Not in particular. I truly believe that music is for everybody. Whether you are young or old, no matter what country I go to, music speaks to us on preverbal level. Music is sometimes gives a way not only to escape from but also to deal with some things that are hard to talk about. Sometimes I wonder if I chose the right profession because there’s so much in the world that tangibly needs to be fixed. One of the most meaningful things about doing music is people give me practical responses or claps at a concert. It feels like I am doing something.

Can you name your favorite composers?

The three B’s. Bach, I love his vitality and incredible gift. Beethoven, for destroying the box created by his predecessors. His music is superhuman and revolutionary. Brahms for his depth in construction and emotion, the melancholy and lonely feeling. Schubert. Mozart. Those five musicians.

What are your plans for Ditto?

I was surprised when I started Ditto. [Its explosive popularity] was a big shock to me: the screams, the fervor. I am very grateful for the success and feel like it’s a much bigger project than me. We are having our first international tour in June, in the middle of our season here in Korea. We’ll play at Tokyo Forum, a 5,000-seat hall, and then at Osaka Symphony Hall, one of the best concert halls in the world that I have played. We have presold 2,000 tickets without opening it to the public.

Did you meant to start Ditto as a long-term project?

It was long-term in the sense that my main goal, aside from audience perceptions, was to educate, to bring chamber and classical music to a larger audience and to make it more appealing. The project is supposed to be friendly, accessible but not compromising on the repertoire. We have been criticized for the clothes, the pictures and the marketing, and I can accept that criticism gladly. One thing I never compromise is the quality of the repertoire. Brahms, Tchaikovsky, Schubert, Mozart - the best stuff we have. But it’s presented in a more friendly atmosphere, and that I think has spoken to people. I come from a very small, humble background in the middle of the country, a small town. I listened to the Met broadcasts Saturday morning, and it was a gift to be able to hear that music and I wanted so badly to get part of it. Just open doors and make people enjoy. I’ll accept the criticism because I think it’s worth the trade-off.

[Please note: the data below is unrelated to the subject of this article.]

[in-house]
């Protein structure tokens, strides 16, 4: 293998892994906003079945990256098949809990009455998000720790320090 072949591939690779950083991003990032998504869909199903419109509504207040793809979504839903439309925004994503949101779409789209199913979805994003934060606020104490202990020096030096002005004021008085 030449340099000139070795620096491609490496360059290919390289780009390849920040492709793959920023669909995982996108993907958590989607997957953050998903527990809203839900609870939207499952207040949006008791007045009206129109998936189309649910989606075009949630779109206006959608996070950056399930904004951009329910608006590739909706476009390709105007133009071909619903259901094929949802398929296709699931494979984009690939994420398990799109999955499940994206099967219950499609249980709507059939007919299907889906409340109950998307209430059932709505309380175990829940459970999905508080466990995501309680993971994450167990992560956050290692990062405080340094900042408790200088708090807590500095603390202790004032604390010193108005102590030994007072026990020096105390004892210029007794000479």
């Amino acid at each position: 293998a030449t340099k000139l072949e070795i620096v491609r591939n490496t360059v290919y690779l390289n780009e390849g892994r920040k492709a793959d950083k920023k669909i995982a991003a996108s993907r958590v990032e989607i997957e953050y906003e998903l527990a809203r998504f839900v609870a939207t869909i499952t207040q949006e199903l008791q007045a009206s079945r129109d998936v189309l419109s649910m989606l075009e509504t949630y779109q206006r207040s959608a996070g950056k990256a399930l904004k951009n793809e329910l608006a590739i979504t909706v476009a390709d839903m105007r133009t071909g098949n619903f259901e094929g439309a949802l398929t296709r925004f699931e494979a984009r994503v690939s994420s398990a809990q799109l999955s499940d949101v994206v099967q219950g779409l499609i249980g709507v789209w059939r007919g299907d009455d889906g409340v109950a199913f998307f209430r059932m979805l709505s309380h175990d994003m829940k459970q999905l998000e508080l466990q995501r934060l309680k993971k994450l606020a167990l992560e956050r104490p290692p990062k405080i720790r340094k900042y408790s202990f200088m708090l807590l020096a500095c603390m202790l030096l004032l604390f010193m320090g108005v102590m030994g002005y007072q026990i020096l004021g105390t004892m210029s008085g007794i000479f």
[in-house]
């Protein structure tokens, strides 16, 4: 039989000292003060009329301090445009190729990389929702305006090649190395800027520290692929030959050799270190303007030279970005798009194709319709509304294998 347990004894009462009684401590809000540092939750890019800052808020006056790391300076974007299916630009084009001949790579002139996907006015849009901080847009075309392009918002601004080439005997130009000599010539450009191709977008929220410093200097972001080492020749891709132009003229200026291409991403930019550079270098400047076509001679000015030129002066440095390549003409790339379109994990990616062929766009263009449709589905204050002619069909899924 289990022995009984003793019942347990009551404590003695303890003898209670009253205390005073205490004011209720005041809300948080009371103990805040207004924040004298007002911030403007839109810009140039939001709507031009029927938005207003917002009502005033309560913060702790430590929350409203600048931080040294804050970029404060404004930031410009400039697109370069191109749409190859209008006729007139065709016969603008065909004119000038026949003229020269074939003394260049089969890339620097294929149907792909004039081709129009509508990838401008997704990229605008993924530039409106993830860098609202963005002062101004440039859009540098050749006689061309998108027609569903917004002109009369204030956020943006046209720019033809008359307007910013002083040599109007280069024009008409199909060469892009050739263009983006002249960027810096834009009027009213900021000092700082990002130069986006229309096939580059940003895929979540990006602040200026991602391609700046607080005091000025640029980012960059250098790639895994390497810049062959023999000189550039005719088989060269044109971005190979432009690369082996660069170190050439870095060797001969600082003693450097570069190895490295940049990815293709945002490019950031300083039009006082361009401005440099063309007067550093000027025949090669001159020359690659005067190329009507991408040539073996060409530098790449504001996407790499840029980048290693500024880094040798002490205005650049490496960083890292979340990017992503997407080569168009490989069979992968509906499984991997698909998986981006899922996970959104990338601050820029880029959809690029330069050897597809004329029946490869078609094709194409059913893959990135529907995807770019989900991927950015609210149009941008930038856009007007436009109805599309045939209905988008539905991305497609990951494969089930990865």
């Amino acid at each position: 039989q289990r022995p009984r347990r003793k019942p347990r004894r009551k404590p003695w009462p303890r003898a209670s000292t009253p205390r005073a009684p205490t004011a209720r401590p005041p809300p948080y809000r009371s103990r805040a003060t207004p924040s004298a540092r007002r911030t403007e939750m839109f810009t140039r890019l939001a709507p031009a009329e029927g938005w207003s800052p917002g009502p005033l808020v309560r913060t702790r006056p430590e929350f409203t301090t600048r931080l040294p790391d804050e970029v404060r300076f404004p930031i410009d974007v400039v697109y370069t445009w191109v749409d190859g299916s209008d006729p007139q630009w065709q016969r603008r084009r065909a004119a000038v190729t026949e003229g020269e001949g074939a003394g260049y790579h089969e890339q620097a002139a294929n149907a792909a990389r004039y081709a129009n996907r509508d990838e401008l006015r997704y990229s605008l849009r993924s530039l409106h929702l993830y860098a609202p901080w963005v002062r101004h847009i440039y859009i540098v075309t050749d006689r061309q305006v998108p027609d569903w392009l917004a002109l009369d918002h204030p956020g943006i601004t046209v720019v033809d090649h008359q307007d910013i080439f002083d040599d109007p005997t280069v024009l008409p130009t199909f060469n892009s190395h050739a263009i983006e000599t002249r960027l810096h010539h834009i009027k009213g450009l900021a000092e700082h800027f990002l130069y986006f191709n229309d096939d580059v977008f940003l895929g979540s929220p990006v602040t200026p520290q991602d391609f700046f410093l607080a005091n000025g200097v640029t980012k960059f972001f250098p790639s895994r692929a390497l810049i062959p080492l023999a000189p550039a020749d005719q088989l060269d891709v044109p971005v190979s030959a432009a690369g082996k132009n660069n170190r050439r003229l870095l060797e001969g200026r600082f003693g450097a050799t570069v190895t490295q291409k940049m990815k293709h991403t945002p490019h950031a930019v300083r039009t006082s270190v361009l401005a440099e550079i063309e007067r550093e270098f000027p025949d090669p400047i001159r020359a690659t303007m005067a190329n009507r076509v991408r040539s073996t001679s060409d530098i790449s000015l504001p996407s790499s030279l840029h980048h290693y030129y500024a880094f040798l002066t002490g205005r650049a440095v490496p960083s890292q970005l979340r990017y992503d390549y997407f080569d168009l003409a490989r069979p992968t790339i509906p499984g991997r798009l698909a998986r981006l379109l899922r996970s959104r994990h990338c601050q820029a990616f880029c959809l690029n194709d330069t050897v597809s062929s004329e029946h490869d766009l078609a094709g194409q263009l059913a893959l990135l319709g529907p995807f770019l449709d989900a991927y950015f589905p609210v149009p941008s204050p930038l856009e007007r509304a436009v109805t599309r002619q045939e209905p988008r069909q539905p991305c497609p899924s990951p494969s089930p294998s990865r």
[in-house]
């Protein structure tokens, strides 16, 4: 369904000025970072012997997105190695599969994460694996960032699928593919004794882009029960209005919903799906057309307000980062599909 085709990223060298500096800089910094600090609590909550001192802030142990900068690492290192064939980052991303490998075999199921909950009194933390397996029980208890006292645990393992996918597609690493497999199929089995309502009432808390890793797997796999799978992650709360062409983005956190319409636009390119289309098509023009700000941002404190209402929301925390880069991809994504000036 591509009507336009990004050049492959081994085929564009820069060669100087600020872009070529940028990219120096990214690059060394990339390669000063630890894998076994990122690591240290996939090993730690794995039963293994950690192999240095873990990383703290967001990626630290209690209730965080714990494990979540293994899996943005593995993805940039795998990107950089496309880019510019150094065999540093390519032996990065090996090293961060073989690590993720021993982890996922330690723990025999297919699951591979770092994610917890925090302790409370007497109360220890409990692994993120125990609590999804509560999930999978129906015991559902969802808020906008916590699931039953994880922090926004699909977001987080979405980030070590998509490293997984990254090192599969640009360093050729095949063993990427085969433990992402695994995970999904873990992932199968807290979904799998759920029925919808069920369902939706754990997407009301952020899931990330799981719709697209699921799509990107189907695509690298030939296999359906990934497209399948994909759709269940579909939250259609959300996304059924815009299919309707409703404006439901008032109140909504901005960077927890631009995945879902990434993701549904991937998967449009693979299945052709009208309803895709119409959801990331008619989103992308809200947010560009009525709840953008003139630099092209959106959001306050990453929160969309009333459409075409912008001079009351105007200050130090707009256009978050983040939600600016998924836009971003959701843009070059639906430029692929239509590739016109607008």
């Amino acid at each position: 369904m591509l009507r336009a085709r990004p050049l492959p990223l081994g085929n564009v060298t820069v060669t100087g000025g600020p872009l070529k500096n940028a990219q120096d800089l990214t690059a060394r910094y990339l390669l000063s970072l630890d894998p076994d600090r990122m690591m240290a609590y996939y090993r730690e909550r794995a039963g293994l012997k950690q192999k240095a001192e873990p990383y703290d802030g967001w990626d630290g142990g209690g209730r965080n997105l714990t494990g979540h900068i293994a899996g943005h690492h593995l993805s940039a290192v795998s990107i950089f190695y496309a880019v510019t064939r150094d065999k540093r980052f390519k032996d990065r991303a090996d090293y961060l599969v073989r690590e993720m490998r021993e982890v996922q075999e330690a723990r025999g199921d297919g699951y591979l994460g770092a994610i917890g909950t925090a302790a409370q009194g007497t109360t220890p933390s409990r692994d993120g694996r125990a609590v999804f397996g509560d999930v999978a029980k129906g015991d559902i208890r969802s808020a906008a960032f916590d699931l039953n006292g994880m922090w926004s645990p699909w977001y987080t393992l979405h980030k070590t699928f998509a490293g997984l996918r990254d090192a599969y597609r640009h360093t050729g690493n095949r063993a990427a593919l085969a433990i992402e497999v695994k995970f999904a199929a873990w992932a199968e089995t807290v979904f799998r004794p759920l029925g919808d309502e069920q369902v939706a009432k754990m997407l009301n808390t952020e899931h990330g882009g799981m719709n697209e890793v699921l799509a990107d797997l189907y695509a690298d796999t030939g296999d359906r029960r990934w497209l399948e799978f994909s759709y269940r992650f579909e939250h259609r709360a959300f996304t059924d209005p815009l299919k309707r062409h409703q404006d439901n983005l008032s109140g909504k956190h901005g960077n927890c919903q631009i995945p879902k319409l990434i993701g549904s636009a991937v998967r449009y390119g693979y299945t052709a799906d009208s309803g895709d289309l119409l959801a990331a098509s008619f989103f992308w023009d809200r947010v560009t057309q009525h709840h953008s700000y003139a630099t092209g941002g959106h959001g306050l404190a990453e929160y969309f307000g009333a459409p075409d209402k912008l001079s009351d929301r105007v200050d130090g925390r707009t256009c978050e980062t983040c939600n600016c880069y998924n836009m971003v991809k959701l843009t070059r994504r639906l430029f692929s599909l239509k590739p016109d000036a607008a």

Do you have any teaching plans in Korea?

Several Korean universities have given offers. But UCLA has been wonderful and I don’t think I can take any more. Teaching is a huge time commitment. I have thought about it, but I can still play well and am getting better and I enjoy doing rather than instructing. There’s no plan for teaching in Asia at the moment. But there’s always been conducting. Maybe in the long term, that’s something I’d like to explore. Ever since I was a child, I’ve enjoyed studying orchestra scores. My grandparents bought all the scores and I memorized [Wagner’s] entire Ring cycle.

By Seo Ji-eun [spring@joongang.co.kr]
Related Korean Article

음악을 즐길 줄 아는 마음이 중요해요!

이번 주 짤막 명사 인터뷰 주인공은 천재 비올리스트 리처드 용재 오닐. 5살 때부터 바이올린을 연주해 세계를 감동시켰던 그를 만나봤다.

Q 비올라라는 생소한 악기를 택한 이유는 무엇인가요?

저도 바이올린을 먼저 배웠어요. 우연한 계기로 음악 페스티벌에 갔다 비올라를 처음 접하게 됐죠. 생소했지만 묘한 매력의 음색이 저를 사로잡았어요. 비올라는 바이올린과 첼로의 중간 음역대의 소리를내요. 제겐 그 소리가 마치 어머니 음성과 흡사하게 느껴졌죠. 전 남들보다 손가락과 팔,다리가 긴 편이라 바이올린보다 큰 비올라를 다루는데 별어려움은 없었어요.

Q 최고의 비올리스트가 되기까지 어려움은 없었나요?

전 작은 시골 마을에서 태어나 성장했어요. 뉴욕 같은 대도시에 사는 아이들처럼 레슨을 받거나 주말에 음악회를 가는 건 상상도 못했죠. 결국 예술고등학교에 진학해 어린나이에 집을 떠나 홀로 생활하게 됐어요. 가족들과 떨어져 지내는 일이 처음엔 쉽지 않았어요. 저보다 잘하는 친구들을 보면 괜히 위축되기도 했고요. 외로움과 실망감이 몰려올 때마다 할아버지의 LP판을 만지작거리며 음악의 세계에 빠져들었던 어린 시절을 떠올리며 이를 악물었어요. ‘최고가 돼서 가족들을 기쁘게 해줘야지’하는 마음으로 연주와 공부에 매진하며 힘든 사춘기 시절을 이겨냈어요.

Q 음악, 비올라 그리고 클래식이 갖는 의미는?

저를 대변하는 3개의 단어라고 생각해요. ‘음악’은 저를 운명처럼 ‘비올라’라는 악기에게로 이끌어 주었고 지금전 그 비올라로 ‘클래식’을 연주하며 행복을 느끼고 있거든요. 요즘 학생들은 클래식에 흥미가 별로 없는 것 같아 안타까워요. 클래식은 정서를 순화시켜주고 감정을 풍부하게 해줘요. 클래식을 어렵게 생각하지 마세요. 음악을 존중하고 즐길 줄 아는 마음이 가장 중요하답니다.

Q 청소년들에게 하고 싶은 말은?

꿈을 품고 그것을 안고 열심히 달려가세요. 꿈을 이루기 위해서는 숱한 좌절과 고통,인내가 요구됩니다. 힘든 순간을 이겨내지 못하면 꿈은 절대 현실이 될 수 없어요. 어려움이 닥치면 그것은 꿈을 향해 나아가기 위해 꼭 이겨내야 할 순간임을 잊지 마세요. 끊임없이 노력하는 사람에게 세상은 어떤 형태로든 반드시 보답합니다. 제가 보증할게요.